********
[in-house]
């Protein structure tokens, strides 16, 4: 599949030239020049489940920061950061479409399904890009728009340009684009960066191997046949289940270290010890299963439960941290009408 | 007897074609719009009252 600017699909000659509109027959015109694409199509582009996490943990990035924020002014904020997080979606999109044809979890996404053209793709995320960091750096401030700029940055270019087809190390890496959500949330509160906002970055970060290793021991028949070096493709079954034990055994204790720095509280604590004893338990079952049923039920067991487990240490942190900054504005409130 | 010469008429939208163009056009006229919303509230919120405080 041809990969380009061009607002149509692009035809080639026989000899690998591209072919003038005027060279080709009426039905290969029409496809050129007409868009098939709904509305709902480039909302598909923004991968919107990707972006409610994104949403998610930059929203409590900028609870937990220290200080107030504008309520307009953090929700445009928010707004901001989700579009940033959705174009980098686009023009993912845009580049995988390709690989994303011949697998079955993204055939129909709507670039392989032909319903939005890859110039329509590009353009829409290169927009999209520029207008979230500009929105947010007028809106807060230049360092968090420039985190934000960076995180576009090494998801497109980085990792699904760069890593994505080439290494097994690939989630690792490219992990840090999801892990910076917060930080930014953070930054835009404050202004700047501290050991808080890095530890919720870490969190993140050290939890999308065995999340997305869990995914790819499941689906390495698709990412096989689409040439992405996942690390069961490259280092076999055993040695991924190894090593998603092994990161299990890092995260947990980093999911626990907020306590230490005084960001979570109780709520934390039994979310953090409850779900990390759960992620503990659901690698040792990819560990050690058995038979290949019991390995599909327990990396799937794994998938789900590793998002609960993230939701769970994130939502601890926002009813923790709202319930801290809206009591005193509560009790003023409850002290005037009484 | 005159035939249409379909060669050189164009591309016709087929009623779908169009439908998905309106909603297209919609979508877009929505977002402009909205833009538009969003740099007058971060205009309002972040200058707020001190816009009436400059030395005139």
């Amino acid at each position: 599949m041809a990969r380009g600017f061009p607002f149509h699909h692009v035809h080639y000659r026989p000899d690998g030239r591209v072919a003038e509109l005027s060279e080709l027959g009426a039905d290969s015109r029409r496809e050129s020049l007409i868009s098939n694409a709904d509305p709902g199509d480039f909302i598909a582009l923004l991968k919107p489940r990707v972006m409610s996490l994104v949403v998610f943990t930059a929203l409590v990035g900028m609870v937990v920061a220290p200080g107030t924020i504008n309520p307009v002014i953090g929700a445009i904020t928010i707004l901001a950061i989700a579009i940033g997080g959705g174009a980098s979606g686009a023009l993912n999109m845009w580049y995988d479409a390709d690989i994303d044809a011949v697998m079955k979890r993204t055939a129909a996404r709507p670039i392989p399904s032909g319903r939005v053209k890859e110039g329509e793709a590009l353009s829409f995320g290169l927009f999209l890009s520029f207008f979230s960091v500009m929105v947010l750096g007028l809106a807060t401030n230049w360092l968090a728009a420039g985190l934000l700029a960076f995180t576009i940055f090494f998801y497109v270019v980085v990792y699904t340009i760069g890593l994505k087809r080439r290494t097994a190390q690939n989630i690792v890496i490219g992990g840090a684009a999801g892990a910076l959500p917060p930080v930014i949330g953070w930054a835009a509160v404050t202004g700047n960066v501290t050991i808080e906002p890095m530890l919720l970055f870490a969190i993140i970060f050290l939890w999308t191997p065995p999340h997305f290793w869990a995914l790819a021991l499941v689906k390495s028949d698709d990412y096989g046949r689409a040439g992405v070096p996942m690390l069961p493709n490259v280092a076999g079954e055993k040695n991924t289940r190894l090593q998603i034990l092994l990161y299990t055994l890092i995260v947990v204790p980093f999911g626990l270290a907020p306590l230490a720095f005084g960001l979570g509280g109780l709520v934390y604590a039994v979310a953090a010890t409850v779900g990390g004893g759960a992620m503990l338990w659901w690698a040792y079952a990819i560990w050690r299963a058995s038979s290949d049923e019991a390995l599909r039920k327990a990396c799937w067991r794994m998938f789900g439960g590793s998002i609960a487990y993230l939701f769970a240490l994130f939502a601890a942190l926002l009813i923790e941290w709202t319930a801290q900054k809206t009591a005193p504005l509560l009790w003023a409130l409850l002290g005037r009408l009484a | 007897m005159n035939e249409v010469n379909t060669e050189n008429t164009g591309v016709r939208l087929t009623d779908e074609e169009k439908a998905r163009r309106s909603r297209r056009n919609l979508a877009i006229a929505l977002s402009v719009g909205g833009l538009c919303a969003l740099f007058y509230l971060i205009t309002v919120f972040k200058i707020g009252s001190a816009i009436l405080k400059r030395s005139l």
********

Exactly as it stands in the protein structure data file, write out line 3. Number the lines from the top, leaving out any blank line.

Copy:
């Amino acid at each position: 599949m041809a990969r380009g600017f061009p607002f149509h699909h692009v035809h080639y000659r026989p000899d690998g030239r591209v072919a003038e509109l005027s060279e080709l027959g009426a039905d290969s015109r029409r496809e050129s020049l007409i868009s098939n694409a709904d509305p709902g199509d480039f909302i598909a582009l923004l991968k919107p489940r990707v972006m409610s996490l994104v949403v998610f943990t930059a929203l409590v990035g900028m609870v937990v920061a220290p200080g107030t924020i504008n309520p307009v002014i953090g929700a445009i904020t928010i707004l901001a950061i989700a579009i940033g997080g959705g174009a980098s979606g686009a023009l993912n999109m845009w580049y995988d479409a390709d690989i994303d044809a011949v697998m079955k979890r993204t055939a129909a996404r709507p670039i392989p399904s032909g319903r939005v053209k890859e110039g329509e793709a590009l353009s829409f995320g290169l927009f999209l890009s520029f207008f979230s960091v500009m929105v947010l750096g007028l809106a807060t401030n230049w360092l968090a728009a420039g985190l934000l700029a960076f995180t576009i940055f090494f998801y497109v270019v980085v990792y699904t340009i760069g890593l994505k087809r080439r290494t097994a190390q690939n989630i690792v890496i490219g992990g840090a684009a999801g892990a910076l959500p917060p930080v930014i949330g953070w930054a835009a509160v404050t202004g700047n960066v501290t050991i808080e906002p890095m530890l919720l970055f870490a969190i993140i970060f050290l939890w999308t191997p065995p999340h997305f290793w869990a995914l790819a021991l499941v689906k390495s028949d698709d990412y096989g046949r689409a040439g992405v070096p996942m690390l069961p493709n490259v280092a076999g079954e055993k040695n991924t289940r190894l090593q998603i034990l092994l990161y299990t055994l890092i995260v947990v204790p980093f999911g626990l270290a907020p306590l230490a720095f005084g960001l979570g509280g109780l709520v934390y604590a039994v979310a953090a010890t409850v779900g990390g004893g759960a992620m503990l338990w659901w690698a040792y079952a990819i560990w050690r299963a058995s038979s290949d049923e019991a390995l599909r039920k327990a990396c799937w067991r794994m998938f789900g439960g590793s998002i609960a487990y993230l939701f769970a240490l994130f939502a601890a942190l926002l009813i923790e941290w709202t319930a801290q900054k809206t009591a005193p504005l509560l009790w003023a409130l409850l002290g005037r009408l009484a | 007897m005159n035939e249409v010469n379909t060669e050189n008429t164009g591309v016709r939208l087929t009623d779908e074609e169009k439908a998905r163009r309106s909603r297209r056009n919609l979508a877009i006229a929505l977002s402009v719009g909205g833009l538009c919303a969003l740099f007058y509230l971060i205009t309002v919120f972040k200058i707020g009252s001190a816009i009436l405080k400059r030395s005139l």